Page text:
US Dollar Gets Hit By Weaker CPI Report

  • US Dollar Gets Hit By Weaker CPI Report
  • Bank of Japan Leaves Rates Alone, Markets Sets Focus On August

[B]US Dollar Gets Hit By Weaker CPI Report[/B]
As expected, the consumer prices report set the tone for the US dollar early on in the New York morning. It wasn?t industrial production, TIC or even current account that set the day?s theme, it was inflationary pressures. Forever a harbinger of interest rate decisions to come, it seems that the report quells some speculation, at least for now, that rate hikes are in the foreseeable future. For the month, consumer prices rose better than the 0.6 percent consensus. However, dealing the dollar a death blow, core figures pared back, rising by only 0.1 percent. With slow but stable growth likely, inflationary pressures will come in line and keep pace with overall economic expansion. As a result, rate hikes will no longer be needed in calming what some deem as uncontrollable consumer prices. Confidence in this notion was more than evident as the US dollar fell the most in almost two months against the Euro, dropping against the British pound as well. Subsequently, next week doesn?t look be any better as momentum from today?s report will likely emanate along with the dearth of US data scheduled.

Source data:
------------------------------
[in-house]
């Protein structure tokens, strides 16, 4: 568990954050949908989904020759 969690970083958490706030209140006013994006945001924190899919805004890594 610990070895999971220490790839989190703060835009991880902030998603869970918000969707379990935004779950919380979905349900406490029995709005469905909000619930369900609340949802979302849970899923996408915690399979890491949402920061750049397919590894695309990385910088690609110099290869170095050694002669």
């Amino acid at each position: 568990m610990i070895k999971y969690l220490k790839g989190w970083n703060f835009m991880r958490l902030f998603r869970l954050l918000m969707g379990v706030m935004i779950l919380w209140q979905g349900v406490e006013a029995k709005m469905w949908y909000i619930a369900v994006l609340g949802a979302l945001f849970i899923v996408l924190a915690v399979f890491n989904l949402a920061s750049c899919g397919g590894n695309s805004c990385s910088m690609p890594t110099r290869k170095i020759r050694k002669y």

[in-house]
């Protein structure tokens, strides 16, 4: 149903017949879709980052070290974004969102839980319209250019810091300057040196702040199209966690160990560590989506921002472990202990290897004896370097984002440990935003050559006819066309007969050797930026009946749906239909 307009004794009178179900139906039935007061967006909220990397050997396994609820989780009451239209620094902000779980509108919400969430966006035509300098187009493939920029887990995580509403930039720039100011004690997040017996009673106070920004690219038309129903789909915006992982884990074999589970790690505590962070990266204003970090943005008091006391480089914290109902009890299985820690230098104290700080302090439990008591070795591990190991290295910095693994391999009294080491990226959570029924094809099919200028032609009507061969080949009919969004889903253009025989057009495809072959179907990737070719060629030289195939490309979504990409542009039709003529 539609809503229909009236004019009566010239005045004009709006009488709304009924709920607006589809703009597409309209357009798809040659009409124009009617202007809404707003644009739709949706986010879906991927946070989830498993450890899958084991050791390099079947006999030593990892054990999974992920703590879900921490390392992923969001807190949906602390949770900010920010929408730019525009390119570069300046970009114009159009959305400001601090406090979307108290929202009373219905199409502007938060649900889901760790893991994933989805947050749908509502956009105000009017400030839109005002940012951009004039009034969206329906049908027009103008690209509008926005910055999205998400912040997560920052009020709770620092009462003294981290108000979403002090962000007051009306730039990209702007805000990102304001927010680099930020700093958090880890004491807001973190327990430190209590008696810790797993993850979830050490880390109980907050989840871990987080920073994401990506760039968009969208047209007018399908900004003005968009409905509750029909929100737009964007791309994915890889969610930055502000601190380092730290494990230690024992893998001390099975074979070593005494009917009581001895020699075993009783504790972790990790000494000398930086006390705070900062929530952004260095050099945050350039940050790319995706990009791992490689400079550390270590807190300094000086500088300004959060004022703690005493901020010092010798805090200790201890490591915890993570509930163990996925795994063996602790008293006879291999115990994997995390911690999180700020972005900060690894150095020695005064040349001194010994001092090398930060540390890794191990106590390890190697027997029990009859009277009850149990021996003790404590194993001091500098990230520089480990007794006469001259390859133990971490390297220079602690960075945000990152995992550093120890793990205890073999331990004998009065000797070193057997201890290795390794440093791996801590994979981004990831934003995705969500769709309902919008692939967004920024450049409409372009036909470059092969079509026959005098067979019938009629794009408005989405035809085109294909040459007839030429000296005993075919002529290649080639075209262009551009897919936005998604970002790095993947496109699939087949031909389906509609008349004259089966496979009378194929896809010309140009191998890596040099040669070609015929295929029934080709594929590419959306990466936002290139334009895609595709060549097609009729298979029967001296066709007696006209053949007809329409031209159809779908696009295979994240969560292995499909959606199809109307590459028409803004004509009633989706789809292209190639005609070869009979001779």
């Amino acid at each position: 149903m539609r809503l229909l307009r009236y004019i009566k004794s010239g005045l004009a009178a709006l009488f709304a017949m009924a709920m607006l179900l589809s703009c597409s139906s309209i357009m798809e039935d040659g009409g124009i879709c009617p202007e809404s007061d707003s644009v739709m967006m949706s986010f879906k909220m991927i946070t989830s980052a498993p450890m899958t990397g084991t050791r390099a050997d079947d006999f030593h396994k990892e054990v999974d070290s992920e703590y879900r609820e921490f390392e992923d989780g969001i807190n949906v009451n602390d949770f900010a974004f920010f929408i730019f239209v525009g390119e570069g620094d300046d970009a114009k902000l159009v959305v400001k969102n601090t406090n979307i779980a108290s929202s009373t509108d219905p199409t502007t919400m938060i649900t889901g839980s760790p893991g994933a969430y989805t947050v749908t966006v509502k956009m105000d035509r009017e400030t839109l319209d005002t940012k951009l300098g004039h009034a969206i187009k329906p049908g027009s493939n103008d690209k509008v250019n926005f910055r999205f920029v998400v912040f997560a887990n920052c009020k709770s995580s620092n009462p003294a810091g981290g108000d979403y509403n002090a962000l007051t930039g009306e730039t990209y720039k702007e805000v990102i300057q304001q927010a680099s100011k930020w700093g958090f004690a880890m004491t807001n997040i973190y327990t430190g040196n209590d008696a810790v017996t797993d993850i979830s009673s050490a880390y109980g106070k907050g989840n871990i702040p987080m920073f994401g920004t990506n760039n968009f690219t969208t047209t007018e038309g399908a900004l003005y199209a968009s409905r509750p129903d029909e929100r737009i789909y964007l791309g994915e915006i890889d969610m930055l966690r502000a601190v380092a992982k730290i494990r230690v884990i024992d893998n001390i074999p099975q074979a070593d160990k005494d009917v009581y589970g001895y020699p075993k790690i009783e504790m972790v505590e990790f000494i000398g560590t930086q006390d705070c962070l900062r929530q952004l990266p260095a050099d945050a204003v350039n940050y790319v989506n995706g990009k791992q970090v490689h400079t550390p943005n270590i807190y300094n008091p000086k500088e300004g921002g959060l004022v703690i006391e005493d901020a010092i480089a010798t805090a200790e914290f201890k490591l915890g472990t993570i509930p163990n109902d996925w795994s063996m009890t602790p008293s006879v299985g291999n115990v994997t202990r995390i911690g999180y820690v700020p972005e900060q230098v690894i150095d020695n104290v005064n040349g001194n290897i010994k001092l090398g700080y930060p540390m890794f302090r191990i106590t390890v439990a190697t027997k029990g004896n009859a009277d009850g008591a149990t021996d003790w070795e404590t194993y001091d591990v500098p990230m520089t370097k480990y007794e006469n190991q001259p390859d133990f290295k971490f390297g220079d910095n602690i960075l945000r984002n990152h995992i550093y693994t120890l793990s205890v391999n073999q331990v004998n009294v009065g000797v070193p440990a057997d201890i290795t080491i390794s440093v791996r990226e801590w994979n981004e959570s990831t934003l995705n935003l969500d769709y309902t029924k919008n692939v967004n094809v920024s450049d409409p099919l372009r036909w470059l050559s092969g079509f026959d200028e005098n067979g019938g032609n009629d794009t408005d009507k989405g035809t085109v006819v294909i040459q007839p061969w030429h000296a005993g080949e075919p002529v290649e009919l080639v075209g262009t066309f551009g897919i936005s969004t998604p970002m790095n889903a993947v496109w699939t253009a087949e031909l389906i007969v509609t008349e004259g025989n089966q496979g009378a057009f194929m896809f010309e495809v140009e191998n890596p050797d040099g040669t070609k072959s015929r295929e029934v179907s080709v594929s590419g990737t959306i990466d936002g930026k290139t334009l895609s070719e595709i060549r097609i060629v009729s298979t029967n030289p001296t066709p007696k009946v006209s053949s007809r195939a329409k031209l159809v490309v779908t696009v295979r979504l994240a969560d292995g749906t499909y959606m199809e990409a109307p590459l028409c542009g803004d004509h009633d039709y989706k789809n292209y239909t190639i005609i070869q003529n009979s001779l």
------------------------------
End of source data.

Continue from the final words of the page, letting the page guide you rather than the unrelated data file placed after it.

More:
[B]Bank of Japan Leaves Rates Alone, Markets Sets Focus On August[/B]
No surprise here, the Bank of Japan left rates alone at the current 0.5 percent. However, bearishly supportive for the underlying Japanese yen was the fact that Governor Fukui stated he needed to “be more confident about the outlook for the economy and prices.” Although growth and inflationary pressures have seemed to tick slightly higher, central bank members were “in absolute agreement that there are still many factor that need to be examined closely.” Simply put, Fukui suggested that the market shouldn?t expect higher rates in the world?s second largest economy for the time being. With Japanese elections coming up in the next month, speculation is now setting sights on a plausible August decision of 25 basis points, leaving scope for a definitive move in September. Incidentally, the ultimate decision is also a reminder of, not only how conservative the Bank of Japan stands, but how influenced monetary policy makers seem to be. Market sentiment had supported a move by policy makers this month in order to reaffirm the central bank?s independence against the headline government. The notion was backed by the fact that gross domestic product had grown to almost double the pace of the world?s largest economy, the US, while inflationary pressures remained weak but steady.
[B]ECB Weber Confirms Hawkish Bias For Euro[/B]